The military SVC programs have been ongoing for a little while. So some signs of the good and bad are starting to show. It is too early to tell if the issues are start-up issues or long term fixes, or cavitations or super-cavitations. One aspect to be expected and not wholly rejected is alleged victims having more of a say in what happens in a case. But how far can a victim and the SVC go in dictating what happens.
My good friend Dew_Process brought an Indiana professional discipline case to my attention and it is worth noting. The issue for the prosecutor In re Flatt-Moore, No. 30S00-0911-DI-535 (Ind. January 12, 2012), was an allegation that she surrendered her discretion as a prosecutor during pretrial negotiations, to the victims money demands. The chief prosecutor had an established policy that they would not agree to a pretrial agreement unless both the police and victims agreed.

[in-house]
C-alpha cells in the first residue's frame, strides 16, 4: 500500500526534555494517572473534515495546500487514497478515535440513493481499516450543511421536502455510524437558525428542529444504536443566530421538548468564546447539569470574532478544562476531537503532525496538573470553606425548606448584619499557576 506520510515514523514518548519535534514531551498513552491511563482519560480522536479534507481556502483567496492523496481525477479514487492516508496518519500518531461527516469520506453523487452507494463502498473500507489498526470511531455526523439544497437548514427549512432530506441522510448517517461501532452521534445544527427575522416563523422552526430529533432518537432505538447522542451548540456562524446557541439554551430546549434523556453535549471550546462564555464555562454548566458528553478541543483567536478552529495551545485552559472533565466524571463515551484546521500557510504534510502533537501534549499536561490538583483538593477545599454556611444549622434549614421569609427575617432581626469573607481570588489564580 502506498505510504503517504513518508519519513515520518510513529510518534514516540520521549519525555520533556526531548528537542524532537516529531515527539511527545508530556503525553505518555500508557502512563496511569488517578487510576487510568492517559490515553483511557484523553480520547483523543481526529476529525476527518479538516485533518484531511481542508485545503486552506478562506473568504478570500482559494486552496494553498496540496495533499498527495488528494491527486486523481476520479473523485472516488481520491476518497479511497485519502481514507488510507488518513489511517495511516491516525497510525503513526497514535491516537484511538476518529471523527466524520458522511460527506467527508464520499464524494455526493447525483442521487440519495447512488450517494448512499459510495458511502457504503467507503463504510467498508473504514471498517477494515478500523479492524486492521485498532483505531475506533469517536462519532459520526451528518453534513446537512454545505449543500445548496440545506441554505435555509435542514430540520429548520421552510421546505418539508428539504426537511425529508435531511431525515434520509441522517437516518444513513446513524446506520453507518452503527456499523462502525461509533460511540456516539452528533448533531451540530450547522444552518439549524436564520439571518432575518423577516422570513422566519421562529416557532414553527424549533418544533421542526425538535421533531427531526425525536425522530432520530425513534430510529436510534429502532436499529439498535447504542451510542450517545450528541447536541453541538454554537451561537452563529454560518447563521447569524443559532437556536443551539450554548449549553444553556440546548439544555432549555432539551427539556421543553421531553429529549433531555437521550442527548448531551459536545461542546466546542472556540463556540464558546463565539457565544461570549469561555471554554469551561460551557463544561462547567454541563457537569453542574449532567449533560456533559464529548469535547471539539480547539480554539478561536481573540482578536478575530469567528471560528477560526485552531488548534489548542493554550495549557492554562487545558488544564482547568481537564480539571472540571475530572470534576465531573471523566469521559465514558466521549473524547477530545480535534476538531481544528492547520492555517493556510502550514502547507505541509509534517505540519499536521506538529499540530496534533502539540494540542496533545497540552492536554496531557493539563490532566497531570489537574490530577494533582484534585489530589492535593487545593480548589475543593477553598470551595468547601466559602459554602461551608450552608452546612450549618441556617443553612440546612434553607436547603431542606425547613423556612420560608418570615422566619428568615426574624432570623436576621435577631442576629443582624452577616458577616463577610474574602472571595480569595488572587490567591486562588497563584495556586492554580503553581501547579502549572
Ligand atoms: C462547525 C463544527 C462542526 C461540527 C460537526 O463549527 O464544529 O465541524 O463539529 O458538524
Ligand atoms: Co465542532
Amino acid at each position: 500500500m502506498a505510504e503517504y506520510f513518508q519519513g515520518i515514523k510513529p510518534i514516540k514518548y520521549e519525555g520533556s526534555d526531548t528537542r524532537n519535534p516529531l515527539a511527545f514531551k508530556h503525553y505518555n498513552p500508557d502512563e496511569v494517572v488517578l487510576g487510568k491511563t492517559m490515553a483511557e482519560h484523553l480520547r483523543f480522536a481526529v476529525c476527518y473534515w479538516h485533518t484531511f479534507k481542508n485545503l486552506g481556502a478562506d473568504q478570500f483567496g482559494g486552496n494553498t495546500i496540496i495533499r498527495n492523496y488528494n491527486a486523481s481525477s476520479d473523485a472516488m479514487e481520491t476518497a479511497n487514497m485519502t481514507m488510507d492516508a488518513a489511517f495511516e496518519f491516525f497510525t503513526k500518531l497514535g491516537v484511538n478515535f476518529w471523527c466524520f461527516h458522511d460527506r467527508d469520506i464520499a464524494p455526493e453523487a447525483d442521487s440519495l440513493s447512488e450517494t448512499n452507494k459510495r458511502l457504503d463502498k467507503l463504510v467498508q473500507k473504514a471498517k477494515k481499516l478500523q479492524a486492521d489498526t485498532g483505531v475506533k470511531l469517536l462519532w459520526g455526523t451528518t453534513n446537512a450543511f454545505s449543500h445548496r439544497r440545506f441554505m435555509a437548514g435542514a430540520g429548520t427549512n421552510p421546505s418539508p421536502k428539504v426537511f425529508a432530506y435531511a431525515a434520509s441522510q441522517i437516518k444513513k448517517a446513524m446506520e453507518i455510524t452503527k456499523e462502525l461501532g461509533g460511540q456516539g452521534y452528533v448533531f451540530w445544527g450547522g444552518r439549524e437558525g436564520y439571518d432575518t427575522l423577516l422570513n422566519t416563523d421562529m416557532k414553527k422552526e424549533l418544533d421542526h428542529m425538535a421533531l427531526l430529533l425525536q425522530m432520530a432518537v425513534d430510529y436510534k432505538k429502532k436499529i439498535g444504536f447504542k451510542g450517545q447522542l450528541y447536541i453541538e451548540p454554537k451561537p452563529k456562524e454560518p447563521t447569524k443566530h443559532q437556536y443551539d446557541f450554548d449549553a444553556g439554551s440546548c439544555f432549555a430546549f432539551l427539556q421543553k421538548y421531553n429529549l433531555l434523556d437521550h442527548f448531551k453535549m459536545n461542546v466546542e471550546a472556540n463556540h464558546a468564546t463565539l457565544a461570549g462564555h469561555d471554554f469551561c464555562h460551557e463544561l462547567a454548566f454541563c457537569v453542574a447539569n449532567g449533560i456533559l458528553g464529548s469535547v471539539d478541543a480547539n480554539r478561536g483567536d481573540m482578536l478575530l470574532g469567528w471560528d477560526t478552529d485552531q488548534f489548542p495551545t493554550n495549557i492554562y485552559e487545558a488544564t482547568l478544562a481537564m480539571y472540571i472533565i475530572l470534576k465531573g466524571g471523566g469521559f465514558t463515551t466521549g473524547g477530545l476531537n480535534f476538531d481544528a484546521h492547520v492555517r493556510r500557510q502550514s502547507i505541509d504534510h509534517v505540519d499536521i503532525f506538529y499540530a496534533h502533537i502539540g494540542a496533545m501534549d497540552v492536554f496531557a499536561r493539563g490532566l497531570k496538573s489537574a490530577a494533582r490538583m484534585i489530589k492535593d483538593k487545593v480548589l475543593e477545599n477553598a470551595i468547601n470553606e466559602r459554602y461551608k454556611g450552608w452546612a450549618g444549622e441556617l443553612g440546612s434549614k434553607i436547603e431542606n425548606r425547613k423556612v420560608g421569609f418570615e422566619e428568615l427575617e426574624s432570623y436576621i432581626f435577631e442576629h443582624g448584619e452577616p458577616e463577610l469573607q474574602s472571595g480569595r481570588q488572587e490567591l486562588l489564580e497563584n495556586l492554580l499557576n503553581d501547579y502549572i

During a disciplinary hearing the IO found that the policy did not require or give the victim the right to dictate any restitution amount. The IO found that the prosecutor had engaged in conduct prejudicial to the administration of justice. That is found in Rule 8.4(d) of the Indiana rules of professionalism. The military Services follow the ABA Model Rules of professionalism, as published in Service regulations. The ABA rule 8.4(d) is the same as that in Indiana. The Indiana court found the prosecutor had erred and violated the rule, and the issued a public opinion.